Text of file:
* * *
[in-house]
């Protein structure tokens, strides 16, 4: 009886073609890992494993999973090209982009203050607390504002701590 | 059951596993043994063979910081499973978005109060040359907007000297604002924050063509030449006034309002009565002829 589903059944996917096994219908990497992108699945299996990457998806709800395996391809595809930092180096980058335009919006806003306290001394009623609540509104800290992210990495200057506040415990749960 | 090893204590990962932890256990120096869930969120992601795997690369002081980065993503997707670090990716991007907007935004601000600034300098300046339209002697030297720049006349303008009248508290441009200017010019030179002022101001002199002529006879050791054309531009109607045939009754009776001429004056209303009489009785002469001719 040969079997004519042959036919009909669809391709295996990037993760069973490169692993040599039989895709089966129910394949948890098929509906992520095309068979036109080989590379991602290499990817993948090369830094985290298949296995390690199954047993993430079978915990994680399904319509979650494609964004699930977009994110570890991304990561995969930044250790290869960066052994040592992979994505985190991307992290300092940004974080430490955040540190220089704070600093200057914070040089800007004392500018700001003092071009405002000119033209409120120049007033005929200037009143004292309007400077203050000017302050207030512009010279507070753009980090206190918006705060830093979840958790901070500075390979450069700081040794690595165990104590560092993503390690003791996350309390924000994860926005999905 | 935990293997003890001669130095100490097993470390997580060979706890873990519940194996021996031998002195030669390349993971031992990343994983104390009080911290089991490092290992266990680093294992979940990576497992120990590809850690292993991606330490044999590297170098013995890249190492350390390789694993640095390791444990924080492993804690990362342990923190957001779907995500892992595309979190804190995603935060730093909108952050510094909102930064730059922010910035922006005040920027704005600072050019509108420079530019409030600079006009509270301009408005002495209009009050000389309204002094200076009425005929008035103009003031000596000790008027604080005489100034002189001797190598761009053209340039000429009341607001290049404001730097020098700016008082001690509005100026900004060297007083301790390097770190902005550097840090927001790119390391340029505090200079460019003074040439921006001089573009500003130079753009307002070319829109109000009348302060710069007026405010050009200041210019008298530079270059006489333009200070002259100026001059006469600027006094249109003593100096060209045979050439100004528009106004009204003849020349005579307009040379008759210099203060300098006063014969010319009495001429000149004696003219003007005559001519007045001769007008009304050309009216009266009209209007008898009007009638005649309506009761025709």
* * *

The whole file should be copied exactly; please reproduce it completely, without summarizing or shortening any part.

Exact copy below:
[in-house]
């Protein structure tokens, strides 16, 4: 009886073609890992494993999973090209982009203050607390504002701590 | 059951596993043994063979910081499973978005109060040359907007000297604002924050063509030449006034309002009565002829 589903059944996917096994219908990497992108699945299996990457998806709800395996391809595809930092180096980058335009919006806003306290001394009623609540509104800290992210990495200057506040415990749960 | 090893204590990962932890256990120096869930969120992601795997690369002081980065993503997707670090990716991007907007935004601000600034300098300046339209002697030297720049006349303008009248508290441009200017010019030179002022101001002199002529006879050791054309531009109607045939009754009776001429004056209303009489009785002469001719 040969079997004519042959036919009909669809391709295996990037993760069973490169692993040599039989895709089966129910394949948890098929509906992520095309068979036109080989590379991602290499990817993948090369830094985290298949296995390690199954047993993430079978915990994680399904319509979650494609964004699930977009994110570890991304990561995969930044250790290869960066052994040592992979994505985190991307992290300092940004974080430490955040540190220089704070600093200057914070040089800007004392500018700001003092071009405002000119033209409120120049007033005929200037009143004292309007400077203050000017302050207030512009010279507070753009980090206190918006705060830093979840958790901070500075390979450069700081040794690595165990104590560092993503390690003791996350309390924000994860926005999905 | 935990293997003890001669130095100490097993470390997580060979706890873990519940194996021996031998002195030669390349993971031992990343994983104390009080911290089991490092290992266990680093294992979940990576497992120990590809850690292993991606330490044999590297170098013995890249190492350390390789694993640095390791444990924080492993804690990362342990923190957001779907995500892992595309979190804190995603935060730093909108952050510094909102930064730059922010910035922006005040920027704005600072050019509108420079530019409030600079006009509270301009408005002495209009009050000389309204002094200076009425005929008035103009003031000596000790008027604080005489100034002189001797190598761009053209340039000429009341607001290049404001730097020098700016008082001690509005100026900004060297007083301790390097770190902005550097840090927001790119390391340029505090200079460019003074040439921006001089573009500003130079753009307002070319829109109000009348302060710069007026405010050009200041210019008298530079270059006489333009200070002259100026001059006469600027006094249109003593100096060209045979050439100004528009106004009204003849020349005579307009040379008759210099203060300098006063014969010319009495001429000149004696003219003007005559001519007045001769007008009304050309009216009266009209209007008898009007009638005649309506009761025709």